Ending Extreme Poverty and Promoting Shared Prosperity

April 19, 2013


The World Bank has set two ambitious goals to push extreme poverty to no more 3 percent by 2030, and to promote shared prosperity and greater equity in the developing world.

Amitava Chandra/World Bank

  • More than 1 billion people still live in destitution. At the same time, inequality is rising in many developing nations.
  • The World Bank wants to galvanize international and national support around two goals: to virtually end extreme poverty in a generation and to push for greater equity.
  • A new Shared Prosperity Indicator will be used to measure income growth of the bottom 40 percent in each country.

While poverty has declined rapidly over the past three decades, humanity continues to face urgent and complex challenges.

More than 1 billion people still live in deep poverty, a state of affairs that is morally unacceptable given the resources and technology we have available today. At the same time, rising inequality and social exclusion seems to accompany rising prosperity in many countries.

Under these circumstances, the World Bank's overarching mission of a world free of poverty is as relevant today as it has ever been.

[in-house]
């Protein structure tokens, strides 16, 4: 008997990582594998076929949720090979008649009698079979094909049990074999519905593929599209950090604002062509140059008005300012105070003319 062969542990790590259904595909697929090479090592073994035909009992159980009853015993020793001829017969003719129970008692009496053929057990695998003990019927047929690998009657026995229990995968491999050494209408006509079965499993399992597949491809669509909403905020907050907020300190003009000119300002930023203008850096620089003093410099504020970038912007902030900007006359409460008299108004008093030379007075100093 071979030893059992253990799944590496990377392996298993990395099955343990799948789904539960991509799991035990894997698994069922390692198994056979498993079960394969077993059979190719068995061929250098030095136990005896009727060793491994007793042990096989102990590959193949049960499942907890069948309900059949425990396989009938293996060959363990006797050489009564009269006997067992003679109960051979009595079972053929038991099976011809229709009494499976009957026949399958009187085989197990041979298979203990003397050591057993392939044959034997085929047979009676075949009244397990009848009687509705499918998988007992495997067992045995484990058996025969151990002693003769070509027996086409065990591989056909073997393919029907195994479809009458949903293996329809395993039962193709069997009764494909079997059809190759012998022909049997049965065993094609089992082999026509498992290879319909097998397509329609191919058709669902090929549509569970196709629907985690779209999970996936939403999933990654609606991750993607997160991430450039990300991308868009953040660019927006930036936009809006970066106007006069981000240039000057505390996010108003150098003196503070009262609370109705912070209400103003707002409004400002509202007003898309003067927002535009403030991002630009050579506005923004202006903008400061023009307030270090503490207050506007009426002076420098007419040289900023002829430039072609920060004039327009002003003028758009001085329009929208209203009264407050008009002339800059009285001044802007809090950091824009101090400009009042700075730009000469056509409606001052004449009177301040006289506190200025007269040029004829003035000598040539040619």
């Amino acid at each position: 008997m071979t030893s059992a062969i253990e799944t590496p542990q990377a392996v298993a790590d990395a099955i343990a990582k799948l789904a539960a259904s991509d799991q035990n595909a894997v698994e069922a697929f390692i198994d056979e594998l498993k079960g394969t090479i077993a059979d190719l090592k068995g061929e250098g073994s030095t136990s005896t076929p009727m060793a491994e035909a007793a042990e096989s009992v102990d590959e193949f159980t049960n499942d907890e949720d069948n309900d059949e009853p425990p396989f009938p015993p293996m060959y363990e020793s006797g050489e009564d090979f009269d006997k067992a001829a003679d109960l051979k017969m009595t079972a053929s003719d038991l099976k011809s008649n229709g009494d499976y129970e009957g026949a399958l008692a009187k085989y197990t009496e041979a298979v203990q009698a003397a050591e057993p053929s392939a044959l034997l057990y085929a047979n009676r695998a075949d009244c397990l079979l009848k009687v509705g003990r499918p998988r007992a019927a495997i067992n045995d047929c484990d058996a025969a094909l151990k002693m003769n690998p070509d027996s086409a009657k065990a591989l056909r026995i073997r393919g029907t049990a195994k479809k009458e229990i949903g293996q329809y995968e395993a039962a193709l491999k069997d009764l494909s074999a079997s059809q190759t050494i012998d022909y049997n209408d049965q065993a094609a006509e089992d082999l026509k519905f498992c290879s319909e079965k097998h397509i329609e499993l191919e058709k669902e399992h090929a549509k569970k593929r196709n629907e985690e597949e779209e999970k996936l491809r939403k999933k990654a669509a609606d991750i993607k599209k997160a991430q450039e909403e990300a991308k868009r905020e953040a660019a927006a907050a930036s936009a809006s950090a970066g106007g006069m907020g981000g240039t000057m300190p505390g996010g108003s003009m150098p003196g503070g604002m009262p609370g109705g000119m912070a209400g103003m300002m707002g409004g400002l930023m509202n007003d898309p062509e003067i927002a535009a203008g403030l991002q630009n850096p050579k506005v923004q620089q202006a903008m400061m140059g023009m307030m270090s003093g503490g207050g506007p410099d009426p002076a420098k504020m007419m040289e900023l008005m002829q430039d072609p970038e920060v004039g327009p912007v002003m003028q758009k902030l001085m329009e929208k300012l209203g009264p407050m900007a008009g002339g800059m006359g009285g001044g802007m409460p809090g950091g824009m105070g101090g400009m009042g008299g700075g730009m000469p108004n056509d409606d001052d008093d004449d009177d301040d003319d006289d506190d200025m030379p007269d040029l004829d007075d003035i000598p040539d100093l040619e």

So the Bank has established ambitious, but achievable goals to galvanize international and national efforts to end extreme poverty globally within a generation and to promote "shared prosperity," a sustainable increase in the well-being of the poorer segments of society.

This second goal reflects the fact that all countries aspire to a better living standard for all of their citizens, not only for the already-privileged.

To end extreme poverty, the Bank's goal is to decrease the percentage of people living with less than $1.90 a day to no more than 3 percent by 2030.

To promote shared prosperity, the goal is to promote income growth of the bottom 40 percent of the population in each country.